from: Telecompaper, Monday 20 March 2017
Over a third (37%) of Dutch people with a 4G subscription say they use Wi-Fi more to get an internet connection than when they only had 3G. About 15 percent say they use Wi-Fi less, the latest study from Telecompaper revealed, based on its Consumer Panel. The number of Dutch using Wi-Fi after stepping over to 4G from 3G has grown over the last few years, from 34 percent in both January and August 2016, and January 2015. The percentage of people that use Wi-Fi less on their smartphone has not changed much, at 46 percent.
The study concludes that mobile internet and Wi-Fi are complementary. The advent of faster mobile internet and bigger data bundles has not so far led to less Wi-Fi use among the Dutch for online services. Earlier this year, a study from Open Signal showed that on a global level, the Dutch use Wi-Fi the most: 68.5 percent of the total time they spend online on their device.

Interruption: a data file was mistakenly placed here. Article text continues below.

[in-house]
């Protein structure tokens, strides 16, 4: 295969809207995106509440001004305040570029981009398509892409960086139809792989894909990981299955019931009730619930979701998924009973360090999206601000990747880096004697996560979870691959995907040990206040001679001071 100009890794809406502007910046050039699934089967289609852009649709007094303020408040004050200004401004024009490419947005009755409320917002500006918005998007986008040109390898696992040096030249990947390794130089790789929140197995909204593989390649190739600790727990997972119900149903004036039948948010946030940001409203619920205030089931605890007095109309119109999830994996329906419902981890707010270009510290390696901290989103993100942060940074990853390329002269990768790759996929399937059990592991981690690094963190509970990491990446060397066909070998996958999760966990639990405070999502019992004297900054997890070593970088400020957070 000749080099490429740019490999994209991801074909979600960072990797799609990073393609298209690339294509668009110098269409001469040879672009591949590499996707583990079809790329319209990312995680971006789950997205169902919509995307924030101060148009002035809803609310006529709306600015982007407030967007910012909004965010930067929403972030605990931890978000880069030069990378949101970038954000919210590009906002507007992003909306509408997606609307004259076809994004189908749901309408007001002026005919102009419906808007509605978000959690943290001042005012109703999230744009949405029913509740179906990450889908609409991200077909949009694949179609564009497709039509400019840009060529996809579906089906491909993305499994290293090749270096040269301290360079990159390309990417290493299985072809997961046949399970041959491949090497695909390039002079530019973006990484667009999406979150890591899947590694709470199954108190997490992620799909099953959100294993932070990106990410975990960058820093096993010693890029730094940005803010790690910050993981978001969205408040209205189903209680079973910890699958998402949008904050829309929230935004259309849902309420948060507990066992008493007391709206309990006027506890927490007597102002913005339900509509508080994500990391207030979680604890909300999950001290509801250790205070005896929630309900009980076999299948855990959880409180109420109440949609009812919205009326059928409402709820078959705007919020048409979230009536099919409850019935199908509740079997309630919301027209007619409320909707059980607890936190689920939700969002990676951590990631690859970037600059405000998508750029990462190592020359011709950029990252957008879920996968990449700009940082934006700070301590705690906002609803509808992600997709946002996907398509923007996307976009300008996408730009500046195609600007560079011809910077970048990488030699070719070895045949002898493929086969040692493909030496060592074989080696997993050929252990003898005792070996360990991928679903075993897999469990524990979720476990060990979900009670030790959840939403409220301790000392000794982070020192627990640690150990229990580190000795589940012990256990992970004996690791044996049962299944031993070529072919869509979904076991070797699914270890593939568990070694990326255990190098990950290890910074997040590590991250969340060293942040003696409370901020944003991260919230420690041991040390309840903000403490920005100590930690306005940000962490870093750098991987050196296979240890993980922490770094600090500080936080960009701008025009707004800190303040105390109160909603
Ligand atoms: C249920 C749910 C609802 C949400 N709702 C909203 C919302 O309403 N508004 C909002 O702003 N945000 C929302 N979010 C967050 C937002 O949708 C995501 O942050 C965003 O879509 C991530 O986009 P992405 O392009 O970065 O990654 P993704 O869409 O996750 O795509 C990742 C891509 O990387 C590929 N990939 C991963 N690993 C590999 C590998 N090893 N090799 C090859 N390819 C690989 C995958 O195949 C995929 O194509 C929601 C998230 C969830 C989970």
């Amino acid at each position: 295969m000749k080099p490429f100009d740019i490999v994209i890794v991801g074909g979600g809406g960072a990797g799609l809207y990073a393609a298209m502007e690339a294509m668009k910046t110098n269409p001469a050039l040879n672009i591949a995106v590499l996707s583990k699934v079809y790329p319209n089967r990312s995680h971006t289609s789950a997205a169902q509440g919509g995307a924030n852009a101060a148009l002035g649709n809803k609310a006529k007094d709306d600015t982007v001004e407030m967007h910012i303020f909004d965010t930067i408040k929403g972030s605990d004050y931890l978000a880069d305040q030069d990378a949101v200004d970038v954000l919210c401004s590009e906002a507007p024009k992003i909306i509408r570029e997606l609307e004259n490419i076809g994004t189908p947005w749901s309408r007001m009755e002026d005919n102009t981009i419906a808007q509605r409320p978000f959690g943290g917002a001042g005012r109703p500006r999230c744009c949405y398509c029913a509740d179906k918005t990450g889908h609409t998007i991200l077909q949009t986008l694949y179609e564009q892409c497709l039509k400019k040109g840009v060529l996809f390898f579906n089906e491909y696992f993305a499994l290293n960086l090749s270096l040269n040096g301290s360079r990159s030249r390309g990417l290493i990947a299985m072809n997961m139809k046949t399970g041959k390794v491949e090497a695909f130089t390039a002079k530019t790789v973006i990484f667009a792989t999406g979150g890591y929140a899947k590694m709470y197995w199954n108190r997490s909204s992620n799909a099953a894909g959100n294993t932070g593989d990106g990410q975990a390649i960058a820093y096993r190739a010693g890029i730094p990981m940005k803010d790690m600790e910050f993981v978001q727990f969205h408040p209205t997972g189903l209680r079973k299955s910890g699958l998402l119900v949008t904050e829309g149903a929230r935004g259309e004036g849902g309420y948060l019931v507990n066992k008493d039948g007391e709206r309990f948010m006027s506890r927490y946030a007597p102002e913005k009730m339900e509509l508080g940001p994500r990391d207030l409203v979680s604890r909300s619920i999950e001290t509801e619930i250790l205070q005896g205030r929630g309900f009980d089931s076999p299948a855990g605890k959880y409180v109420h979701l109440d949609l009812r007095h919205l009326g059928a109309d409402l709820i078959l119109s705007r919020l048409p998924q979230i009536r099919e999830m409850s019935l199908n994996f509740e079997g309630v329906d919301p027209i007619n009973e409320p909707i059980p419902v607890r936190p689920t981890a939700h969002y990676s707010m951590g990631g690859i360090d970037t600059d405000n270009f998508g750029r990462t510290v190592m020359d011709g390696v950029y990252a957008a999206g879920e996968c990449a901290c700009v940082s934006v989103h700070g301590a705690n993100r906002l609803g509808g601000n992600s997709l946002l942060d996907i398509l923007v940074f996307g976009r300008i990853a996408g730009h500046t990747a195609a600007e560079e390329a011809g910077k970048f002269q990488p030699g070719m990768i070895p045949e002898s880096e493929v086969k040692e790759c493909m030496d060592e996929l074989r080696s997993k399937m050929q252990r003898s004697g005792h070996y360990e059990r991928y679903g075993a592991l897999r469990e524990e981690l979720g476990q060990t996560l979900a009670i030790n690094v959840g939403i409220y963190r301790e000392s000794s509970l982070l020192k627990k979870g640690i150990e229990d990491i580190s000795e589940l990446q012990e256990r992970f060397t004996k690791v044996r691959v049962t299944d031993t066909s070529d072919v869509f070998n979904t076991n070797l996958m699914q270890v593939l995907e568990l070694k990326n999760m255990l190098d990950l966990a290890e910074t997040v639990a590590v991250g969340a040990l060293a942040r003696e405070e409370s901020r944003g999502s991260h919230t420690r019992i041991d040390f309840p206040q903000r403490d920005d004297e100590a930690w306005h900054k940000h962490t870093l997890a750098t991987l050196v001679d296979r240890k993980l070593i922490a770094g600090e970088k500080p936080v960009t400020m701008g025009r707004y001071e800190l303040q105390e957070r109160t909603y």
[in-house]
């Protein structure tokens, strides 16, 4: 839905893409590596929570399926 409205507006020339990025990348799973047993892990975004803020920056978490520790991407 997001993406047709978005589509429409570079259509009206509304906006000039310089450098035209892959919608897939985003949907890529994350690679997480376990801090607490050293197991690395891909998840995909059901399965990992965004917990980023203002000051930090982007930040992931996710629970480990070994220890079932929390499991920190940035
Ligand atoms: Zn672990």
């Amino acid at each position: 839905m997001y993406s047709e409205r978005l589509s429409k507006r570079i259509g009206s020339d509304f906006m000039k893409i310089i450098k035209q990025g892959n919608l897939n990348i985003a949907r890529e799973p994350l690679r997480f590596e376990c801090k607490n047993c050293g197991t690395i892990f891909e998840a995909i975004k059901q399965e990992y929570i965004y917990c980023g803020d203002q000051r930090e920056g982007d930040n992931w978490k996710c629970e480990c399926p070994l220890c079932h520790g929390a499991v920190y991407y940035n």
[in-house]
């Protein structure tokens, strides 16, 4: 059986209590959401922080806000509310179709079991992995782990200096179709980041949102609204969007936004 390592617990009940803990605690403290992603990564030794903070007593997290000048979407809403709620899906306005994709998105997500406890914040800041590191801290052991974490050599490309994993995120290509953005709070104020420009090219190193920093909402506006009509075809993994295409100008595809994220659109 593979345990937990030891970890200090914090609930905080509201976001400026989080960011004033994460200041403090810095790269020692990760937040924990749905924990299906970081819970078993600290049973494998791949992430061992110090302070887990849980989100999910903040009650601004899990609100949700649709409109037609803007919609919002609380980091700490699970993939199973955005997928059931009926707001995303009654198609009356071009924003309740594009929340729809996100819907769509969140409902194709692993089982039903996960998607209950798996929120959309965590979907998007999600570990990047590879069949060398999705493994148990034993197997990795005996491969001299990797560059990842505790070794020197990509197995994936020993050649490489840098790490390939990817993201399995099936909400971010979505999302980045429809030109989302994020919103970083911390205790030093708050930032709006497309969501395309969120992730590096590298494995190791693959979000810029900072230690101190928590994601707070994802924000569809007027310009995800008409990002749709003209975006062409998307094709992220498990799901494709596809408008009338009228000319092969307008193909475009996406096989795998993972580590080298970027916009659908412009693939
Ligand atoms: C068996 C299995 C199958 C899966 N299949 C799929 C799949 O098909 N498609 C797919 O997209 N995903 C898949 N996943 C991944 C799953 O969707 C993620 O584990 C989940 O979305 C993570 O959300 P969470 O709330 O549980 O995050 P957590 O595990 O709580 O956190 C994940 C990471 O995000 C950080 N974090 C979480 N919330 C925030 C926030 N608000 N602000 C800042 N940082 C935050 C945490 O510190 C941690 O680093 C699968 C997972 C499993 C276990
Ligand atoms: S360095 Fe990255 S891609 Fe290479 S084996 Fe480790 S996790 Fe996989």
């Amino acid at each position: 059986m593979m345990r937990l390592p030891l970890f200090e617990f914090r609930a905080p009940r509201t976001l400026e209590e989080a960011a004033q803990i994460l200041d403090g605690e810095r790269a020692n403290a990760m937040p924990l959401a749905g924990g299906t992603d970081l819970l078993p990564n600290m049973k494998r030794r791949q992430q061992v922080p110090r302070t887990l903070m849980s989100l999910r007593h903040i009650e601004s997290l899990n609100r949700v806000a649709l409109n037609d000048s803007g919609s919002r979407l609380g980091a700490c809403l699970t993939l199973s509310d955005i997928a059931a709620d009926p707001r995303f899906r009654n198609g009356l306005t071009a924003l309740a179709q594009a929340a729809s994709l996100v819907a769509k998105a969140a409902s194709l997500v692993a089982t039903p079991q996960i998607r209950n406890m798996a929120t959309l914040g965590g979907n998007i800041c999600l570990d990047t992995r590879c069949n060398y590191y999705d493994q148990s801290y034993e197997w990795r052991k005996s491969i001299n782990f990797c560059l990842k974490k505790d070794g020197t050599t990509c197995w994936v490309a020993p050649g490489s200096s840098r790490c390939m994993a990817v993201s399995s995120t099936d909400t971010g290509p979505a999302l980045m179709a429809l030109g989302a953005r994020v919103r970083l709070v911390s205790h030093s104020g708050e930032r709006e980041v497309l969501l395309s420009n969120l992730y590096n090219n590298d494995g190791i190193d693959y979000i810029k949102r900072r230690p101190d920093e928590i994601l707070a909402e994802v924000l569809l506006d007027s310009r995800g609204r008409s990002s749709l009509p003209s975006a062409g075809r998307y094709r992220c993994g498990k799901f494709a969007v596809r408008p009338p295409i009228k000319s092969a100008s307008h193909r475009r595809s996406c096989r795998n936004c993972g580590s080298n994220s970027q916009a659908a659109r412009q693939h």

A small majority (51%) of all Dutch people also now use one of the four LTE networks in the country, according to a survey by Telecompaper in January. By comparison, in September 2013, the percentage was only at 2 percent of the Dutch active on a 4G network. About 69 percent of the Dutch say they have a 4G-capable handset, against 54 percent the year before and 14 percent in September 2013.